Powell in Berlin after Moscow talks
BERLIN, Germany -- U.S. Secretary of State Colin Powell is continuing his tour of European leaders supporting the coalition against terrorism.
Powell arrived in Germany on Monday to meet Chancellor Gerhard Schroeder after earlier leaving Moscow following a meeting with Russian President Vladimir Putin.
Schroeder has repeatedly expressed "unlimited solidarity" with Washington since the September 11 attacks on New York and Washington, though not without some domestic opposition to the policy.
He narrowly won a confidence vote last month after pacifists in his ruling coalition of Social Democrats and Greens threatened to veto a decision to deploy German troops.
Powell, who will also visit Paris and London, said at the weekend that Britain or Germany could lead a planned multinational peacekeeping force to Afghanistan.
Earlier, during what was his first visit to the former Soviet Union since taking over U.S. foreign affairs, Powell had hoped to persuade Putin to accept Washington's missile defence plans.
Moscow has said a move towards a missile defence strategy would violate the 1972 Anti-Ballistic Missile Treaty.
But CNN's Jill Dougherty said the situation "looked pretty much the same" following the talks.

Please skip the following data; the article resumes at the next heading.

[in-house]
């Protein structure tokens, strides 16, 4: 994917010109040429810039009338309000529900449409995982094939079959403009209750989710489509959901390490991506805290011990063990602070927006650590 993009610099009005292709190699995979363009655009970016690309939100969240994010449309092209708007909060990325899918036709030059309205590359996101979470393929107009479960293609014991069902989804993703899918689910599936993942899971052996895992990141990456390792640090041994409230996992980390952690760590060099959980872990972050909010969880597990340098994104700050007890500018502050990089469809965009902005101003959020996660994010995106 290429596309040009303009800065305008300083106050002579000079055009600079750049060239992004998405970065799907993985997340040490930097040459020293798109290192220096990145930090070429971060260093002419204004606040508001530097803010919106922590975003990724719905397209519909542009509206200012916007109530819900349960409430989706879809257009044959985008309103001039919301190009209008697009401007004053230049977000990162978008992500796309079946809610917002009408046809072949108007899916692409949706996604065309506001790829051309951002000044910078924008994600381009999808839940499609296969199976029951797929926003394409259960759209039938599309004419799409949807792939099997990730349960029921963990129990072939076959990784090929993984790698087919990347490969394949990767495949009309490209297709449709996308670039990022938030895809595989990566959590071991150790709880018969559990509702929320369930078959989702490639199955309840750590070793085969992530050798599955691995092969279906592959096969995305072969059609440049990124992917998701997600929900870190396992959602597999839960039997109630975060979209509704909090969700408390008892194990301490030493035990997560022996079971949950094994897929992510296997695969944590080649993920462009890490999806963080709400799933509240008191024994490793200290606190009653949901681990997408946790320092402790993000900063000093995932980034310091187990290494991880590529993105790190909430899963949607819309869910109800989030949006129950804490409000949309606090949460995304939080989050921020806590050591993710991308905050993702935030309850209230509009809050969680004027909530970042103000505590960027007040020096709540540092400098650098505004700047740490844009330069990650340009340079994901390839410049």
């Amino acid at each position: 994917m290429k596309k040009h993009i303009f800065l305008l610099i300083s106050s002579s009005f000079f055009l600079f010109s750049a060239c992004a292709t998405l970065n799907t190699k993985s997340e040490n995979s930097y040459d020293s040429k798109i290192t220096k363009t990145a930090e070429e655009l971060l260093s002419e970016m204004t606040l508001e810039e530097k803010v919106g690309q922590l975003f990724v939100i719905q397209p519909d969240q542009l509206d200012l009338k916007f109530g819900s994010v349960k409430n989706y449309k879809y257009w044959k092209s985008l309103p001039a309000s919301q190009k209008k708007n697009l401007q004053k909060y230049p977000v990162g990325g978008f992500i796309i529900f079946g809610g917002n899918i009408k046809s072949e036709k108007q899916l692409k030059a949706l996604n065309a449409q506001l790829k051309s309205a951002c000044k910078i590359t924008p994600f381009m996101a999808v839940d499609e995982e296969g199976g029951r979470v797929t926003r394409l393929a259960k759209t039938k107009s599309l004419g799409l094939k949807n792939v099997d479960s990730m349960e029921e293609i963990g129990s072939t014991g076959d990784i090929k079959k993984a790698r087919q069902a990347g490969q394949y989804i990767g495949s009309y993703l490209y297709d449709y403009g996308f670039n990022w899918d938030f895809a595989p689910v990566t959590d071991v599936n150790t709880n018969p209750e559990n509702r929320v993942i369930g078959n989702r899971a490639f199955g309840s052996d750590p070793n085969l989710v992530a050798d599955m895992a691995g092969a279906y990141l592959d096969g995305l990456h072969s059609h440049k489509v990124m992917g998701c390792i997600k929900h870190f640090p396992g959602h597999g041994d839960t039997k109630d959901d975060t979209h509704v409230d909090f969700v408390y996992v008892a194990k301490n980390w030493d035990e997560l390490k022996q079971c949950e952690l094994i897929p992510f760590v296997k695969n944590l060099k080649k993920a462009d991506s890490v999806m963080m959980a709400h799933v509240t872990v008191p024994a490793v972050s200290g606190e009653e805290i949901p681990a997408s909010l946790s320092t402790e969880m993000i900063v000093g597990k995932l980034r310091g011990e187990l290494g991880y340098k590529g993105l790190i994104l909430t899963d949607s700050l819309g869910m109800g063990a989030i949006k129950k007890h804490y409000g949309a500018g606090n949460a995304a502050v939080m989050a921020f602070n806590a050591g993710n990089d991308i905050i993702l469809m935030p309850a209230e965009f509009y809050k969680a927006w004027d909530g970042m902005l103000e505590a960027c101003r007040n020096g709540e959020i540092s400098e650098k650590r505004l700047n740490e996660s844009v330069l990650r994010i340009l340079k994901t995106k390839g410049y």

Talks between the two countries have stalled during the past year over the United States' plan to move ahead on tests of its proposed missile defence system which go against Russia's wishes.
U.S. President George W. Bush has said the United States will exercise its right to withdraw from the ABM treaty -- negotiated with the former Soviet Union -- after six months notice, if nothing can be worked out with the Russians.
The Bush administration had hoped the treaty could be modified in time to allow it to begin constructing silos and a testing command centre in Alaska next spring.
Powell had also hoped to be given a specific figure for the number of nuclear warheads Russia is intending to scrap as part of ongoing arms reductions that are running in tandem with discussions on the ABM.
The two countries announced on Wednesday that they had slashed their stockpile to levels set by the START-1 treaty, signed by Washington and Moscow in 1991, to 5,518, well below the ceiling of 6,000 established by the Strategic Arms Limitation Treaty.
Powell had begun the day with a meeting with members of the Russian Parliament, discussing the overall U.S. Russian relationship.
Russian members of parliament want the United States to revoke the Jackson/Vanik amendment, which discriminates against Russian goods, claiming it is outdated.
Powell also discussed with Putin post-Taliban plans -- whether the U.S. would look to broaden its campaign against terror to countries other than Afghanistan.
NATO was also predicted to have been discussed as well as Russia's controversial leaks of technology and experience on weapons of mass destruction to Iran.
Powell, who is on an eight-day visit to Europe and central Asia, had earlier raised fresh questions about the ability of Palestinian Authority leader Yasser Arafat to control Palestinian militant groups in the Mideast.
Powell leaves Moscow without deal
December 10, 2001
Russia ponders ABM treaty change
September 10, 2001
Bush: U.S. to have own timetable for ABM pullout
August 23, 2001
Putin stands firm on AMB treaty
August 13, 2001
The White House
The Russian Government
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